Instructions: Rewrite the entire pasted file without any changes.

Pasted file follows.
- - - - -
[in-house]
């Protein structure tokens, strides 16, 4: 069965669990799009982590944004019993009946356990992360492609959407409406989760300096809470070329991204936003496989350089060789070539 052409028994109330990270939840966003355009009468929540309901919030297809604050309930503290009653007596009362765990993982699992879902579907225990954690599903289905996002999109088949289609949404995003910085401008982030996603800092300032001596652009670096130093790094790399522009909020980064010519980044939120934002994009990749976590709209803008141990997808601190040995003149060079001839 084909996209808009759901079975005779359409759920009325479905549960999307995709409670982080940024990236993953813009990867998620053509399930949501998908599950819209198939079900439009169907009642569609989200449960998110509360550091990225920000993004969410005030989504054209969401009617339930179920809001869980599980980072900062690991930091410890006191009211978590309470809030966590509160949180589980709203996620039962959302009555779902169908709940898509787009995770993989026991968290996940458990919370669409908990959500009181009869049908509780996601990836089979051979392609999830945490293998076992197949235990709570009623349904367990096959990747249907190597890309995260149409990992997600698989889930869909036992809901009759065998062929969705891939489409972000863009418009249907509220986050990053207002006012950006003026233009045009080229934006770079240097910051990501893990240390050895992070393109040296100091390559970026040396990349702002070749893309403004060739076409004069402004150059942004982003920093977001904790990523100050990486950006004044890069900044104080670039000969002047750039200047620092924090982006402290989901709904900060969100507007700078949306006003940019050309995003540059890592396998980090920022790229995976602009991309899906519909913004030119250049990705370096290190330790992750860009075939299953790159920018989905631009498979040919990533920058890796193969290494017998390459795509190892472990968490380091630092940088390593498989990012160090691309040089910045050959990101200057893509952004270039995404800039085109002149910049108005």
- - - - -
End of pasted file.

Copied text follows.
[in-house]
């Protein structure tokens, strides 16, 4: 069965669990799009982590944004019993009946356990992360492609959407409406989760300096809470070329991204936003496989350089060789070539 052409028994109330990270939840966003355009009468929540309901919030297809604050309930503290009653007596009362765990993982699992879902579907225990954690599903289905996002999109088949289609949404995003910085401008982030996603800092300032001596652009670096130093790094790399522009909020980064010519980044939120934002994009990749976590709209803008141990997808601190040995003149060079001839 084909996209808009759901079975005779359409759920009325479905549960999307995709409670982080940024990236993953813009990867998620053509399930949501998908599950819209198939079900439009169907009642569609989200449960998110509360550091990225920000993004969410005030989504054209969401009617339930179920809001869980599980980072900062690991930091410890006191009211978590309470809030966590509160949180589980709203996620039962959302009555779902169908709940898509787009995770993989026991968290996940458990919370669409908990959500009181009869049908509780996601990836089979051979392609999830945490293998076992197949235990709570009623349904367990096959990747249907190597890309995260149409990992997600698989889930869909036992809901009759065998062929969705891939489409972000863009418009249907509220986050990053207002006012950006003026233009045009080229934006770079240097910051990501893990240390050895992070393109040296100091390559970026040396990349702002070749893309403004060739076409004069402004150059942004982003920093977001904790990523100050990486950006004044890069900044104080670039000969002047750039200047620092924090982006402290989901709904900060969100507007700078949306006003940019050309995003540059890592396998980090920022790229995976602009991309899906519909913004030119250049990705370096290190330790992750860009075939299953790159920018989905631009498979040919990533920058890796193969290494017998390459795509190892472990968490380091630092940088390593498989990012160090691309040089910045050959990101200057893509952004270039995404800039085109002149910049108005």